It is finally here - voting day! I'm sure most of us are glad to be at this point and moving onward, whatever that brings.
How does that relate to our topic of testing? It is early in the day, but I took a look at my inbox this morning to see if anyone was leveraging the day and in fact some are. Of 54 emails that I received since midnight, 6 had some element of the election theme in them:
Builders Designs subject line: "The Polls are Open for cyber Monday!"
Fandango: "Election Day, Movie Style"
IAB Smart Brief: "How tech companies are getting involved on Election Day."
Groupon: "Elect to save on Tech, Home and More Doorbusters."
World Market: "We voted. And the winners are..."
Kohls: "Uniting all sides behind our $10 off."
When we think of testing, often subject lines are easy to test and can have dramatic impact and the ESPs do a good job generally of facilitating this. So, first question is: Do you test EVERY single subject line when you deploy emails? You have to think based on the above that at least a few of the people sending these are trying to be relevant. Perhaps not specific to their brand and products, but certainly to what people are likely to be thinking about today. Were these subject lines conceived of and tested with the deployment? Did they win or was I just part of the test cell? How effective were these? All questions we cannot answer specific to these inbox emails, but certainly can and should for ourselves.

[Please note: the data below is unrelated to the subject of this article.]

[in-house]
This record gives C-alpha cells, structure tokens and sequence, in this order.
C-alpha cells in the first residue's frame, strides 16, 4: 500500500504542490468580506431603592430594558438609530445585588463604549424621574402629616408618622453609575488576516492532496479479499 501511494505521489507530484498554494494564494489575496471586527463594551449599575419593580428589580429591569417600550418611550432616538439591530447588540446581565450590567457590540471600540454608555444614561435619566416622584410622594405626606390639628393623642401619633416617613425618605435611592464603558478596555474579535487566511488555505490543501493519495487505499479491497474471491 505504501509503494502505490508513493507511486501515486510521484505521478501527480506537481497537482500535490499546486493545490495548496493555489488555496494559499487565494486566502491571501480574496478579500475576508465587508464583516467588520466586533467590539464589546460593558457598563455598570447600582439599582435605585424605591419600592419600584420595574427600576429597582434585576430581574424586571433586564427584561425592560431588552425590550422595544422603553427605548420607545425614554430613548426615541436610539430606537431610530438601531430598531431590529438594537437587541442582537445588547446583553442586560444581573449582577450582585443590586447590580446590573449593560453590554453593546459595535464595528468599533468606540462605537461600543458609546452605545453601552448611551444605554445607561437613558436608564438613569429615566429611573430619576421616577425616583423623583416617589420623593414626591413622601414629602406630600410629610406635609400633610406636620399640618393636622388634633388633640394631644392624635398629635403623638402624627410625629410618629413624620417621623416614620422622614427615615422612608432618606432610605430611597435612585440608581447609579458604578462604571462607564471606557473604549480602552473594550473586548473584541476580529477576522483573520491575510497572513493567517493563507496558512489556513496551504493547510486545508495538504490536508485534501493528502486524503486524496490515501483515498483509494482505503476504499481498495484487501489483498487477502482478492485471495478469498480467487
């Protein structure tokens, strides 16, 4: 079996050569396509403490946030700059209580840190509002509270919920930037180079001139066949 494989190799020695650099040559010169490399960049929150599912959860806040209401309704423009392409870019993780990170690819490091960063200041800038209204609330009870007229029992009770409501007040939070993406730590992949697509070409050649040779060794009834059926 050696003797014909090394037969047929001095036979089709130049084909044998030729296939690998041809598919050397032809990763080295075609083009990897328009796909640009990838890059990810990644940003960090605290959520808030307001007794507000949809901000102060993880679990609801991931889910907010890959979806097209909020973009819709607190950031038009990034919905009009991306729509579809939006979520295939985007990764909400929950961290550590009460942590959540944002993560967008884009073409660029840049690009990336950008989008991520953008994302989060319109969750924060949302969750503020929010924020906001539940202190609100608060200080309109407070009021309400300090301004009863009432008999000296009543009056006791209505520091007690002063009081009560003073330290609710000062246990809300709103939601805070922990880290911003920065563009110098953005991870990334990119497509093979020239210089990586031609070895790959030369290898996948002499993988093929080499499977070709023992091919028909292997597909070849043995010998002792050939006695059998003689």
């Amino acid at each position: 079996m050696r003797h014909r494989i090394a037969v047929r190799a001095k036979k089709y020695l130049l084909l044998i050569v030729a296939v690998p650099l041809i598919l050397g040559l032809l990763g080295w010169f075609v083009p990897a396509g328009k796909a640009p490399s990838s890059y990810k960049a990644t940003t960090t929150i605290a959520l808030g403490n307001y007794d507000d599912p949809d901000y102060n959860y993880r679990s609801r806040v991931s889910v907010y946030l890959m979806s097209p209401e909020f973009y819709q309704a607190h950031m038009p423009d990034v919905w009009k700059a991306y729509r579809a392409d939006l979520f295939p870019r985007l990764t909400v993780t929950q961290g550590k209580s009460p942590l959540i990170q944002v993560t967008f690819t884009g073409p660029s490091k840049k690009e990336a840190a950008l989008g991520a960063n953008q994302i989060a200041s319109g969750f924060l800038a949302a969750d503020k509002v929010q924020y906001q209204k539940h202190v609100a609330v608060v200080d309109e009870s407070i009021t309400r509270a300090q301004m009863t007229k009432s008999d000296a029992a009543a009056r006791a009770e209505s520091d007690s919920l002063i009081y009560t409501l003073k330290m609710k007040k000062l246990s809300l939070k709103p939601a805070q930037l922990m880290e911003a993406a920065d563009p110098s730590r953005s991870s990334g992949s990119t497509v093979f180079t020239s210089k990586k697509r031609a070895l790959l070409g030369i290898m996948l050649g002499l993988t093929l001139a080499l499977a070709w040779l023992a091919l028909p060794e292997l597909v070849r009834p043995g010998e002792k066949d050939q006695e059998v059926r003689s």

And beyond subject lines, what other elements of emails should we be testing? A lot of these answers depend on you, your product, your strategy, brand and goals. The point is there is a lot to learn while deploying your emails and you should be actively implementing a detailed testing plan to insure you continually improve and drive incremental results.
One thing I like to do as well is keep a log of testing results that not only build and pass on that history but allow you as a marketer to demonstrate the impact of your efforts on driving revenue. Consider if you could tie every test to your KPIs and show that via testing you drove incremental results for your business? Summarize these over the course of a month, quarter and year, and oftentimes you will find you have a compelling story. While there will definitely be wins and some losses, the act of driving this accountability insures the wins will far outnumber the losses.
So how do you figure out a testing strategy and what to test? One website I highly recommend for ideas and insights is whichtestwon (now called behave.org). Especially fun to sign up for their emails where they send you a test and let you vote, then tell you the results. And a bonus, in addition to tons of ideas for email testing, there are ones for virtually all your other executions as well.
Here's some general categories of items to think about testing related to email marketing:
- Certainly subject lines as we noted above and go beyond just the words. Simple things like punctuation, capitalization, placement of words, use of emojis and more can have a dramatic impact.